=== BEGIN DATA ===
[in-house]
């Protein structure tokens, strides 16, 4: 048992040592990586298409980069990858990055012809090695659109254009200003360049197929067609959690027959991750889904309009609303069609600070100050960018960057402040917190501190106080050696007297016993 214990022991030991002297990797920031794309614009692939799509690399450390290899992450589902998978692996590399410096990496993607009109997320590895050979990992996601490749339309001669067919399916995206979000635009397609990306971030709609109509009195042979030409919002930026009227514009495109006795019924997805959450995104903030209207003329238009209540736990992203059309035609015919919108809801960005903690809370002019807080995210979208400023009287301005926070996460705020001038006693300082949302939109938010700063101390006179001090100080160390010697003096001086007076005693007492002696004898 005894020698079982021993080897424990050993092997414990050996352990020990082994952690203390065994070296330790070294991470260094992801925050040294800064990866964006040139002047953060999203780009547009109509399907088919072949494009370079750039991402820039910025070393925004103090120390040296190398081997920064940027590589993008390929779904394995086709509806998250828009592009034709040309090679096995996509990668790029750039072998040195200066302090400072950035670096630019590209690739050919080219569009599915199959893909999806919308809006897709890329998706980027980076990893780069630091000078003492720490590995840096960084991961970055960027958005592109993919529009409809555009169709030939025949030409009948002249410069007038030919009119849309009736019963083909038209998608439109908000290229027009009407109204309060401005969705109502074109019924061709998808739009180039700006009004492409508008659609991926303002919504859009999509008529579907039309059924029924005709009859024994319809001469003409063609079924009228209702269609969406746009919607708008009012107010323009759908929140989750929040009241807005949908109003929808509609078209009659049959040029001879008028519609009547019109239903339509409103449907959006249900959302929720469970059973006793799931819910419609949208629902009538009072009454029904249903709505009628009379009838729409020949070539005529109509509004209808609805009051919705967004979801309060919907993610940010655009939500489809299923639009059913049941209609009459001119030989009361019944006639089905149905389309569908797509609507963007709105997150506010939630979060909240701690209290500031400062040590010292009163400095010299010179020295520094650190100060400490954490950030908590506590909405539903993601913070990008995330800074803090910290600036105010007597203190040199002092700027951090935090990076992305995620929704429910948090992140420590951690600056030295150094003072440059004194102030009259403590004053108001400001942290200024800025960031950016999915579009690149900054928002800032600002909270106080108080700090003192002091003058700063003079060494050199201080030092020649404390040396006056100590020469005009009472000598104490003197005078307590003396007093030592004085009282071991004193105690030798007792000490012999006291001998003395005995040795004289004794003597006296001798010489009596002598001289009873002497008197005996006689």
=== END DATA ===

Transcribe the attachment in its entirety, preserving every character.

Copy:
[in-house]
């Protein structure tokens, strides 16, 4: 048992040592990586298409980069990858990055012809090695659109254009200003360049197929067609959690027959991750889904309009609303069609600070100050960018960057402040917190501190106080050696007297016993 214990022991030991002297990797920031794309614009692939799509690399450390290899992450589902998978692996590399410096990496993607009109997320590895050979990992996601490749339309001669067919399916995206979000635009397609990306971030709609109509009195042979030409919002930026009227514009495109006795019924997805959450995104903030209207003329238009209540736990992203059309035609015919919108809801960005903690809370002019807080995210979208400023009287301005926070996460705020001038006693300082949302939109938010700063101390006179001090100080160390010697003096001086007076005693007492002696004898 005894020698079982021993080897424990050993092997414990050996352990020990082994952690203390065994070296330790070294991470260094992801925050040294800064990866964006040139002047953060999203780009547009109509399907088919072949494009370079750039991402820039910025070393925004103090120390040296190398081997920064940027590589993008390929779904394995086709509806998250828009592009034709040309090679096995996509990668790029750039072998040195200066302090400072950035670096630019590209690739050919080219569009599915199959893909999806919308809006897709890329998706980027980076990893780069630091000078003492720490590995840096960084991961970055960027958005592109993919529009409809555009169709030939025949030409009948002249410069007038030919009119849309009736019963083909038209998608439109908000290229027009009407109204309060401005969705109502074109019924061709998808739009180039700006009004492409508008659609991926303002919504859009999509008529579907039309059924029924005709009859024994319809001469003409063609079924009228209702269609969406746009919607708008009012107010323009759908929140989750929040009241807005949908109003929808509609078209009659049959040029001879008028519609009547019109239903339509409103449907959006249900959302929720469970059973006793799931819910419609949208629902009538009072009454029904249903709505009628009379009838729409020949070539005529109509509004209808609805009051919705967004979801309060919907993610940010655009939500489809299923639009059913049941209609009459001119030989009361019944006639089905149905389309569908797509609507963007709105997150506010939630979060909240701690209290500031400062040590010292009163400095010299010179020295520094650190100060400490954490950030908590506590909405539903993601913070990008995330800074803090910290600036105010007597203190040199002092700027951090935090990076992305995620929704429910948090992140420590951690600056030295150094003072440059004194102030009259403590004053108001400001942290200024800025960031950016999915579009690149900054928002800032600002909270106080108080700090003192002091003058700063003079060494050199201080030092020649404390040396006056100590020469005009009472000598104490003197005078307590003396007093030592004085009282071991004193105690030798007792000490012999006291001998003395005995040795004289004794003597006296001798010489009596002598001289009873002497008197005996006689």